Why biting your toothbrush can help clean difficult areas
Nearly everybody gets a hard rocky material called calculus (or tartar) forming at the back of the lower front teeth as a result of leaving small amounts of plaque behind. The saliva that washes over this area comes from under the tongue and it is rich in calcium phosphate which converts soft plaque into hard rock like calculus over a period of a few months. Any plaque left in this area almost certainly means you are going to get hard rocky material forming there …material that you can’t remove with a toothbrush.
Once it is converted into the rocky material you have to have it professionally scaled away by your dentist or hygienist. To some extent, it is inevitable that we all will get some of this, but you can minimise it by more meticulous brushing in this area. However, it is not an easy area to get at, and it is an awkward hand/wrist movement, so try this tip for improved brushing effectiveness:
Proposed solution for above problem Instead of trying to use your wrist to push the brush down into those difficult curved areas behind the front teeth, try using the jaw-closing muscles.
Hold the brush so that the bristles are aligned vertically in the long axis of the tooth and simply bite down onto and into the brush. This will cause the bristles to slide down the back of the front teeth and go into the crevices between the teeth and dig down in the sulcus (or crevice) next to the gum. It is surprisingly easy and effective. Bite up and down a few times.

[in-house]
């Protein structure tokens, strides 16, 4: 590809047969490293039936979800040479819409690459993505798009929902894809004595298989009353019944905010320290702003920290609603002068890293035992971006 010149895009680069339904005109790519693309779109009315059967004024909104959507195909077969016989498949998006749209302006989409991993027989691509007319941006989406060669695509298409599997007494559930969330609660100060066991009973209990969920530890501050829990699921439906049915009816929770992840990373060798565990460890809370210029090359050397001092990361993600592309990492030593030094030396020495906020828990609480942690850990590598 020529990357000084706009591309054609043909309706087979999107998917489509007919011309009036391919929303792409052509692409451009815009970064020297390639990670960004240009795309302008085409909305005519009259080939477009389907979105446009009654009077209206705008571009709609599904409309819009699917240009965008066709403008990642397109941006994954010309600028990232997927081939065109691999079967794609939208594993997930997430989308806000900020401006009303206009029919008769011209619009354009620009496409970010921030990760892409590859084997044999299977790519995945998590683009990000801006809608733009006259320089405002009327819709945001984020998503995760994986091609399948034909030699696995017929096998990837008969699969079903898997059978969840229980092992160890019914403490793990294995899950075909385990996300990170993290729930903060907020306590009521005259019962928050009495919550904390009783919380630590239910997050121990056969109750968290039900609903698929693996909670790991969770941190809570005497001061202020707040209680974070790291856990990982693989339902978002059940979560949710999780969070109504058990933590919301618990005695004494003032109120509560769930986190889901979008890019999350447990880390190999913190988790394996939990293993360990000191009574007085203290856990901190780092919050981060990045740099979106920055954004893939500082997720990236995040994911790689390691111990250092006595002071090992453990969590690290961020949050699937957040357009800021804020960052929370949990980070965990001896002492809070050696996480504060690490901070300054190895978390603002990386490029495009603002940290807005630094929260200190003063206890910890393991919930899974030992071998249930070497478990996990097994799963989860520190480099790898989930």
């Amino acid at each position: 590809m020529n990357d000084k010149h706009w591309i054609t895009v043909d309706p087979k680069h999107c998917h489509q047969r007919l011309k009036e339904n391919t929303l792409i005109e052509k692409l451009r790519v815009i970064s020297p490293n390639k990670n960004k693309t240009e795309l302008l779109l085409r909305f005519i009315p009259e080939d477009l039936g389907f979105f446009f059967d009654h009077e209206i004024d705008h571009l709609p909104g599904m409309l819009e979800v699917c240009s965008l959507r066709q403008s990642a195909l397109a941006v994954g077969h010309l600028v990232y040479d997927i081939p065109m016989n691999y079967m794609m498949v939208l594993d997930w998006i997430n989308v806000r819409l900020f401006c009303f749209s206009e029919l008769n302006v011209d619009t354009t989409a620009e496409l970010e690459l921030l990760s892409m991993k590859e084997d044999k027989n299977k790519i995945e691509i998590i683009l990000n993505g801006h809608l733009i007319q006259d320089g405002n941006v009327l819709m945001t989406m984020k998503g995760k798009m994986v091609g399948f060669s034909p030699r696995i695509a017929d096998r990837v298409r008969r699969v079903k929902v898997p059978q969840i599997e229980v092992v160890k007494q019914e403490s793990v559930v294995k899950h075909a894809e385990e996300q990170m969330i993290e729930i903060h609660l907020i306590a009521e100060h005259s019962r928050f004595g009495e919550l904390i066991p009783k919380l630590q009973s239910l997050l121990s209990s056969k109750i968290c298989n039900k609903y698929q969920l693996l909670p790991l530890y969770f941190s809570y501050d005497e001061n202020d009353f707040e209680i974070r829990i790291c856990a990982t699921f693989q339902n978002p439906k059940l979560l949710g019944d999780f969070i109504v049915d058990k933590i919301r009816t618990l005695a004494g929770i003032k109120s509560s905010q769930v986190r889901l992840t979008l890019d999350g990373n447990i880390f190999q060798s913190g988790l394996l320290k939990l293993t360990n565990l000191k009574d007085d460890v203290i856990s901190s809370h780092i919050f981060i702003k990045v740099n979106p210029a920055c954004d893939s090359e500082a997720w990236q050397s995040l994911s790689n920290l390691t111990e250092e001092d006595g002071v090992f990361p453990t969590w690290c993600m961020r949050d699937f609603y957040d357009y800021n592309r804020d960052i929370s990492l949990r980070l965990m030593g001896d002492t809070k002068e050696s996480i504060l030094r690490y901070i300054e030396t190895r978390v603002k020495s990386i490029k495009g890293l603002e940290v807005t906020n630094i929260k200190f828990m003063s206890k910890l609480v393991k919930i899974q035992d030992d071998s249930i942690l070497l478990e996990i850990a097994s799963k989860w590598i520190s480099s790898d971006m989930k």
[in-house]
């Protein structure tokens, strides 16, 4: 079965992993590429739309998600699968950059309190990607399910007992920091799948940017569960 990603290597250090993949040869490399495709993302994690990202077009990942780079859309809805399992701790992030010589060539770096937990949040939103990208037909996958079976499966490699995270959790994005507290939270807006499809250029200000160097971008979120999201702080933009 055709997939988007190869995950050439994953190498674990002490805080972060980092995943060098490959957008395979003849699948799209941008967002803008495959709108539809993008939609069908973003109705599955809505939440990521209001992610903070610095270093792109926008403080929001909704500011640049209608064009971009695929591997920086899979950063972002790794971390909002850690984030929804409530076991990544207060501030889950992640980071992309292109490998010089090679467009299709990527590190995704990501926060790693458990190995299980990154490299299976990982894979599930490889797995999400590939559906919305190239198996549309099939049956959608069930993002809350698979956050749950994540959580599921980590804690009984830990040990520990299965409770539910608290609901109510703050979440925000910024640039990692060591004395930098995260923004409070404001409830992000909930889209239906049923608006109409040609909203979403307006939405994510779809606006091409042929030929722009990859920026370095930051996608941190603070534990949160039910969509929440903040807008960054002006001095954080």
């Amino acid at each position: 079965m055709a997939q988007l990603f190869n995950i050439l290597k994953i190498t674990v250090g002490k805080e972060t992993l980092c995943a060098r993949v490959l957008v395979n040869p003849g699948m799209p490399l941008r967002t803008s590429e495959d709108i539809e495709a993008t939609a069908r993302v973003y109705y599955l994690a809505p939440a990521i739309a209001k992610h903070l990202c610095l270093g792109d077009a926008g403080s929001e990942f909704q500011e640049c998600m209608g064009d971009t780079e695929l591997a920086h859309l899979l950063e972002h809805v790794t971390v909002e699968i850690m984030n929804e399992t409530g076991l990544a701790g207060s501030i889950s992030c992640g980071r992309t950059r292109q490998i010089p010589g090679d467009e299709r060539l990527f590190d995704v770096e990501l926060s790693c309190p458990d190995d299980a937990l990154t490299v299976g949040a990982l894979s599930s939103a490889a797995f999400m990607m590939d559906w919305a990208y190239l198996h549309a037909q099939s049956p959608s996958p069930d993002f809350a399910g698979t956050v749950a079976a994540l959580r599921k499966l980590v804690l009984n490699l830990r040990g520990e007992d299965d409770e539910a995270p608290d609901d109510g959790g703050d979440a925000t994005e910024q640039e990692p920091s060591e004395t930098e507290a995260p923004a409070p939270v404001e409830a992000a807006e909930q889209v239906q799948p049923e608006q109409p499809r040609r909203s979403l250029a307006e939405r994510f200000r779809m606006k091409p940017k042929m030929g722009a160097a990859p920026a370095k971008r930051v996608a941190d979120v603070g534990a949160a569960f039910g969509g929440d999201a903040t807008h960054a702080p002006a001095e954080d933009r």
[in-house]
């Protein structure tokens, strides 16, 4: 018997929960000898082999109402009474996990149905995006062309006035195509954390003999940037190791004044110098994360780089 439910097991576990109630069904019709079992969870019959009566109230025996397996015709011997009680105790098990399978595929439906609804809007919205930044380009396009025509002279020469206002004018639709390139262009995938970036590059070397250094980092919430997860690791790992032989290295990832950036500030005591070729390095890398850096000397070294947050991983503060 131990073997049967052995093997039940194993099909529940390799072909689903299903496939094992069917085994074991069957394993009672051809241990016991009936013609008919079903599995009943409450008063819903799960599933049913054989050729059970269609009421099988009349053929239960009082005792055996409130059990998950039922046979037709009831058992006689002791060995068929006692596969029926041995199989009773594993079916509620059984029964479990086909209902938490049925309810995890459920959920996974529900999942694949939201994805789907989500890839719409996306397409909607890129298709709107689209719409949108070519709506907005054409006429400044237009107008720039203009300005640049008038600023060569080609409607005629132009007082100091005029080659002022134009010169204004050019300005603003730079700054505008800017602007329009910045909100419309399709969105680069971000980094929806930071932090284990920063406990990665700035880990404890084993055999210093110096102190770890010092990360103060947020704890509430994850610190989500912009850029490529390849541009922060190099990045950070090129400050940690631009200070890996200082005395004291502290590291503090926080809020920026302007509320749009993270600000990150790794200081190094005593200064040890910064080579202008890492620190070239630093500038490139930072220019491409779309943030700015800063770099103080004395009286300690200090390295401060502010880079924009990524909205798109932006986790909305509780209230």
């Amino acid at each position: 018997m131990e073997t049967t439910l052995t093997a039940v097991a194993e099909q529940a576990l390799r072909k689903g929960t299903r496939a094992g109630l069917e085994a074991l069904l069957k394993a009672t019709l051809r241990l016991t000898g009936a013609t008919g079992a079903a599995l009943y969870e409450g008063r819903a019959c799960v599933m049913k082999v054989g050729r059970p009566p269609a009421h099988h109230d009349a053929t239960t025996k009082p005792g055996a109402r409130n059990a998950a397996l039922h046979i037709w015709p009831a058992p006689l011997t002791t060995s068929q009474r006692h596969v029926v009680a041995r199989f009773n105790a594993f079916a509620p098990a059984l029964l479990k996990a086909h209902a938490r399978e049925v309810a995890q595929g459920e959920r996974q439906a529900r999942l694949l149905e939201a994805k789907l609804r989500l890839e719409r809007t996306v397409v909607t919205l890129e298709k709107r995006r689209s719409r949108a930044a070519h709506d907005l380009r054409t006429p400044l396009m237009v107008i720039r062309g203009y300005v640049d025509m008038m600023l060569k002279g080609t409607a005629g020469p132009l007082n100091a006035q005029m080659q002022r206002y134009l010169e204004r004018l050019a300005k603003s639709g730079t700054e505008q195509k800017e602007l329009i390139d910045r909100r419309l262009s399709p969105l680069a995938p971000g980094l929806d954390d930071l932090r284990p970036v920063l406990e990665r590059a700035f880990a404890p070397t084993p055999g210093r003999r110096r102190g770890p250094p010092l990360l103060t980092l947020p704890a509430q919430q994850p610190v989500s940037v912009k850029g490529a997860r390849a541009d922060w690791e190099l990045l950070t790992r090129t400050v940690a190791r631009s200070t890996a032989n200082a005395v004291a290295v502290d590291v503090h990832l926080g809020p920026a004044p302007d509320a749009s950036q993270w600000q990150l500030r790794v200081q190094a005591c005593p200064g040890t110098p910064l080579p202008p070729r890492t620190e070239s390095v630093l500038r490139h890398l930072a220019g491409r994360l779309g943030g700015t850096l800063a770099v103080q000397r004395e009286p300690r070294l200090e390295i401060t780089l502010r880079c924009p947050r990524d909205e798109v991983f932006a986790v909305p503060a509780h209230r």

The same technique works for top teeth and bottom teeth, however, the results on the bottom teeth tend to be more dramatic because it is far more prone to the formation of calculus. Always use a soft brush -not one marked medium or hard – these harder bristles may push the gum back a bit. It’s not really a big problem if the gum does shrink back a millimetre or two for any reason, so don’t be overly concerned, but ask your dentist or hygienist to keep an eye on your gum at the back and to confirm that you are cleaning it better and not causing any excessive pushing back of the gum.
The instructions on most toothbrushes that tell children “do not bite the brush"? Those instructions refer more to chewing the brush on molars and destroying the bristles by bending them over and crushing them, which ruins the toothbrush. What we are advocating here is keeping the bristles straight and using the biting power to drive them down in a controlled way into the crevices that are very hard to get. The patients I have told this technique to sometimes commented on how useful it was, so it is presented here for the benefit of a wider audience.